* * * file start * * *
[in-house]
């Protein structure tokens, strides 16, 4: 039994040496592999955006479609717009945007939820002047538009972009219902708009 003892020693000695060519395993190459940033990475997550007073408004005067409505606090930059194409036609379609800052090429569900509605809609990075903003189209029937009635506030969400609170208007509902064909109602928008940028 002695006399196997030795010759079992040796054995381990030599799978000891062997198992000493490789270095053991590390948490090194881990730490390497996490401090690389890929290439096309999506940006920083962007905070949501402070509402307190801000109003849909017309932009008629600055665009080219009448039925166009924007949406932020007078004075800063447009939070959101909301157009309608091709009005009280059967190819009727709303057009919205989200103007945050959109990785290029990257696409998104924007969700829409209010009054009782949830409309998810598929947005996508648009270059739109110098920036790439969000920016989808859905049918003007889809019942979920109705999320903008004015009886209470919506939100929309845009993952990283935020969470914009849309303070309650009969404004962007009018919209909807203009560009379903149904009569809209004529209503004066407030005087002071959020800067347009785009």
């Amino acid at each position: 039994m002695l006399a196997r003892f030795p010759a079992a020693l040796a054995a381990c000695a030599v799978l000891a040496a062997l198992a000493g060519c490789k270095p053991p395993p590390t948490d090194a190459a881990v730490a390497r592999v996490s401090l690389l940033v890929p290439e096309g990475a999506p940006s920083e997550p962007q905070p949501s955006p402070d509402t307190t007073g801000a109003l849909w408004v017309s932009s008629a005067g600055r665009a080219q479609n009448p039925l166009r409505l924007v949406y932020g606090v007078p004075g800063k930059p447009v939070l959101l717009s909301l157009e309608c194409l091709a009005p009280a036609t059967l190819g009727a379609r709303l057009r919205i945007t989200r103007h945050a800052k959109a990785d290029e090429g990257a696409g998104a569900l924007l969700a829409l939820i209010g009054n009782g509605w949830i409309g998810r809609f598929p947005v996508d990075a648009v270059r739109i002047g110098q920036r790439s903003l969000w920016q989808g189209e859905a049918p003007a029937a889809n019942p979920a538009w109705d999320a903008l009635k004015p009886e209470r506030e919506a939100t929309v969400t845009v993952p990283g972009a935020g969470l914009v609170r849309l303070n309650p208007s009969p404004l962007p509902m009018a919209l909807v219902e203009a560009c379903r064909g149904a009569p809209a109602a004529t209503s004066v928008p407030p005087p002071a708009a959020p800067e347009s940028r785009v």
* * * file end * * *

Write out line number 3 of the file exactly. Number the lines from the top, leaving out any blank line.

């Amino acid at each position: 039994m002695l006399a196997r003892f030795p010759a079992a020693l040796a054995a381990c000695a030599v799978l000891a040496a062997l198992a000493g060519c490789k270095p053991p395993p590390t948490d090194a190459a881990v730490a390497r592999v996490s401090l690389l940033v890929p290439e096309g990475a999506p940006s920083e997550p962007q905070p949501s955006p402070d509402t307190t007073g801000a109003l849909w408004v017309s932009s008629a005067g600055r665009a080219q479609n009448p039925l166009r409505l924007v949406y932020g606090v007078p004075g800063k930059p447009v939070l959101l717009s909301l157009e309608c194409l091709a009005p009280a036609t059967l190819g009727a379609r709303l057009r919205i945007t989200r103007h945050a800052k959109a990785d290029e090429g990257a696409g998104a569900l924007l969700a829409l939820i209010g009054n009782g509605w949830i409309g998810r809609f598929p947005v996508d990075a648009v270059r739109i002047g110098q920036r790439s903003l969000w920016q989808g189209e859905a049918p003007a029937a889809n019942p979920a538009w109705d999320a903008l009635k004015p009886e209470r506030e919506a939100t929309v969400t845009v993952p990283g972009a935020g969470l914009v609170r849309l303070n309650p208007s009969p404004l962007p509902m009018a919209l909807v219902e203009a560009c379903r064909g149904a009569p809209a109602a004529t209503s004066v928008p407030p005087p002071a708009a959020p800067e347009s940028r785009v």